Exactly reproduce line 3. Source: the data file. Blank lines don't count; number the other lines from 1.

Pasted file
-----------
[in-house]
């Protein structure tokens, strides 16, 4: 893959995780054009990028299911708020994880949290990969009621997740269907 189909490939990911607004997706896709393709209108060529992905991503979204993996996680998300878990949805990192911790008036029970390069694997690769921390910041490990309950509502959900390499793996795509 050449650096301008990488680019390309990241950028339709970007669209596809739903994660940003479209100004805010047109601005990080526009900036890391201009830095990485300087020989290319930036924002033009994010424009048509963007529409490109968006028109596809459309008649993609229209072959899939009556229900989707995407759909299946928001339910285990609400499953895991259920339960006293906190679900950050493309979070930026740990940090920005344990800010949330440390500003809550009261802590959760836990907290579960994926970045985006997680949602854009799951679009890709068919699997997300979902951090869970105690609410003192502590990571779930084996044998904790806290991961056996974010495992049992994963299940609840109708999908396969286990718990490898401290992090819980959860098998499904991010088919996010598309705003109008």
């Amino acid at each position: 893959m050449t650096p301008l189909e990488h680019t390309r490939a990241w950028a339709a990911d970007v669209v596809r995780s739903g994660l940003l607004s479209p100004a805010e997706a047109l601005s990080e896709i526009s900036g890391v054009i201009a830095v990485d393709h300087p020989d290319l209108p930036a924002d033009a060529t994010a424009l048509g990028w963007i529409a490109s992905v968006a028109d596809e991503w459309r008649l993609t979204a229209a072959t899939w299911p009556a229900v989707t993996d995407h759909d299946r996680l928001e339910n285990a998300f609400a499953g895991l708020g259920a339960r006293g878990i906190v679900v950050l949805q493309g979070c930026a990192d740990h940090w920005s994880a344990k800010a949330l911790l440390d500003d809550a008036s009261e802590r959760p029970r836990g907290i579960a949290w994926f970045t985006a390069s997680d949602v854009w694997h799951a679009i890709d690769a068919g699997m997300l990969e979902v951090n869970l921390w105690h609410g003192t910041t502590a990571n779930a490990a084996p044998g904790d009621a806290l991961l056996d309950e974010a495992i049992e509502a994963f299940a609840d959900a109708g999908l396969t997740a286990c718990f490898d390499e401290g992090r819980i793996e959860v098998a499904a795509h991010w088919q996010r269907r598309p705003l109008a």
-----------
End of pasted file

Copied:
């Amino acid at each position: 893959m050449t650096p301008l189909e990488h680019t390309r490939a990241w950028a339709a990911d970007v669209v596809r995780s739903g994660l940003l607004s479209p100004a805010e997706a047109l601005s990080e896709i526009s900036g890391v054009i201009a830095v990485d393709h300087p020989d290319l209108p930036a924002d033009a060529t994010a424009l048509g990028w963007i529409a490109s992905v968006a028109d596809e991503w459309r008649l993609t979204a229209a072959t899939w299911p009556a229900v989707t993996d995407h759909d299946r996680l928001e339910n285990a998300f609400a499953g895991l708020g259920a339960r006293g878990i906190v679900v950050l949805q493309g979070c930026a990192d740990h940090w920005s994880a344990k800010a949330l911790l440390d500003d809550a008036s009261e802590r959760p029970r836990g907290i579960a949290w994926f970045t985006a390069s997680d949602v854009w694997h799951a679009i890709d690769a068919g699997m997300l990969e979902v951090n869970l921390w105690h609410g003192t910041t502590a990571n779930a490990a084996p044998g904790d009621a806290l991961l056996d309950e974010a495992i049992e509502a994963f299940a609840d959900a109708g999908l396969t997740a286990c718990f490898d390499e401290g992090r819980i793996e959860v098998a499904a795509h991010w088919q996010r269907r598309p705003l109008a």